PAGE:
First, wash the sprouts and remove any unhealthy leaves on the outside. Using a Japanese mandoline, shave the entire brussels sprout holding it by the stalk.
Alternatively, you can shred them in a food processor with the slicing blade attachment or use a sharp knife to slice them instead. Once you reach the stalk part, stop shaving! Instead of throwing them away, these parts can be used in a stir fry or stew to avoid any food wastage.
Next, fill a large bowl with cold water (ice water preferably) and place the brussels sprouts shavings inside. This will crisp up the slaw and keep it looking fresh for hours.
Now, shave the onion and radish the same way. Add the onions to the bowl with the brussels sprouts and soak the radish separately. Pick the dill, chop it roughly, and soak in a separate bowl to keep it fresh.
Leave all the vegetables in the water for at least 10 minutes and prepare the dressing meanwhile.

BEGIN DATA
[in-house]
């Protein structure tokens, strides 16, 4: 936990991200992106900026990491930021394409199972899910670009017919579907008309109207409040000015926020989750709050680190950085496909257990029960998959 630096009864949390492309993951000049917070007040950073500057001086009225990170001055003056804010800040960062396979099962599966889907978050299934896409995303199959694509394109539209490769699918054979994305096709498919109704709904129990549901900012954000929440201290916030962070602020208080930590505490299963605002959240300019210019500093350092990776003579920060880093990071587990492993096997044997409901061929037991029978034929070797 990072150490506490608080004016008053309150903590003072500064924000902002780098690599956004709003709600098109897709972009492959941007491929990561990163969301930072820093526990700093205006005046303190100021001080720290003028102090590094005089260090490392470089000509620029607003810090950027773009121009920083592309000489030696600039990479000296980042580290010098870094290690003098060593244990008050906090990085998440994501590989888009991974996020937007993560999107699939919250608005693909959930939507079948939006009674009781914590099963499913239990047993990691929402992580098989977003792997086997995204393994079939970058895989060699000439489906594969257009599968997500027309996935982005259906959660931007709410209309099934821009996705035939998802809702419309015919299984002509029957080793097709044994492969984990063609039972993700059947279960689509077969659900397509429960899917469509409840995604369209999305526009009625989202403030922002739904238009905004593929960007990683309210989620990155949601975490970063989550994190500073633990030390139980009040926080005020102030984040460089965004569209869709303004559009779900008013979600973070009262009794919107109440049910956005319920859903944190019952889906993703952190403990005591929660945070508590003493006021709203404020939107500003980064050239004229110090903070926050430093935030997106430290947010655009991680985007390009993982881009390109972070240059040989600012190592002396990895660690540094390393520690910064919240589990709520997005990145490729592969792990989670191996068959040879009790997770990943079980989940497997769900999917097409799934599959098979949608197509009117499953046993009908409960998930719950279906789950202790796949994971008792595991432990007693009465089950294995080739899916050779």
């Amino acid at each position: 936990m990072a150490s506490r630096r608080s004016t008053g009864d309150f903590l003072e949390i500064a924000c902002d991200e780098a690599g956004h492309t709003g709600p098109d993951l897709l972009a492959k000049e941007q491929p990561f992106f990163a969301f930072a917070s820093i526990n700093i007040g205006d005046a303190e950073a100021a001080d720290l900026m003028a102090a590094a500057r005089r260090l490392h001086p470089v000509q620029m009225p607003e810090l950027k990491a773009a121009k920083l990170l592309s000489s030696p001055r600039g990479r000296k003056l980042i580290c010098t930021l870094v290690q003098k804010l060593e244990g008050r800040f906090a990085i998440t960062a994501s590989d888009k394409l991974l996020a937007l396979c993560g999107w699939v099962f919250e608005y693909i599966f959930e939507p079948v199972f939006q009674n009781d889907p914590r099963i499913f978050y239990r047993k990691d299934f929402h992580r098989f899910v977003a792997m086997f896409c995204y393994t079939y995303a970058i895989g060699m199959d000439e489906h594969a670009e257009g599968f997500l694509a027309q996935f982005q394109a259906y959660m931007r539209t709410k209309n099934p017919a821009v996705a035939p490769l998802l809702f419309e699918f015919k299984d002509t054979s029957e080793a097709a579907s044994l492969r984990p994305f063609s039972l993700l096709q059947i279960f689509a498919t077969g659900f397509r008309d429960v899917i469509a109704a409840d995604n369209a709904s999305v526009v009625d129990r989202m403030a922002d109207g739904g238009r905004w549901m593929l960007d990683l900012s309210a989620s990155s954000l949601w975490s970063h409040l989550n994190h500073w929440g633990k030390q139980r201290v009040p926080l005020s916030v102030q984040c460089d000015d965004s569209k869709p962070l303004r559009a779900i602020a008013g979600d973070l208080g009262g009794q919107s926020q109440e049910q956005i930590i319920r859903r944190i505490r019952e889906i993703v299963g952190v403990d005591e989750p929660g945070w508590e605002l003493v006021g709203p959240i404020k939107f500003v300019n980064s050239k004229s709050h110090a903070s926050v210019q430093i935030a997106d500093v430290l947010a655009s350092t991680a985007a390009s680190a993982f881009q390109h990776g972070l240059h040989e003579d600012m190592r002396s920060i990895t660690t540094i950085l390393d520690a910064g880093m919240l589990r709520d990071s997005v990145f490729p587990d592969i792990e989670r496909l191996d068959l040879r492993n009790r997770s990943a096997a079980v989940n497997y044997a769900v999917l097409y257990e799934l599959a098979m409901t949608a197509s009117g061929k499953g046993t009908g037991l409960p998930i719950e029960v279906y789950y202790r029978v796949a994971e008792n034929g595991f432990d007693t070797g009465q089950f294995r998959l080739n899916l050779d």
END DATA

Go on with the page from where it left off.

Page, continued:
To make the salad dressing, combine the mustard, salt, pepper, vinegar in a bowl and drizzle the oil into it while whisking. Don't worry if the dressing doesn't emulsify as we are basically making a broken vinaigrette.
Put in the raisins and set aside the dressing.
Drain the salad from the cold water and strain well. Add to a bowl and pour the salad dressing. When combined well, mix the sliced radish and chopped dill. Check for seasoning and adjust salt and pepper as required.
The salad is ready to be served in a bowl by itself or as a side dish to your mains!
How long can you keep brussels sprout slaw for?
As any slaw, it is best eaten when it is prepared fresh as the vegetables are still crisp. This brussels sprout slaw however can be stored in the fridge for 3-5 days. Just strain any excess liquid before serving.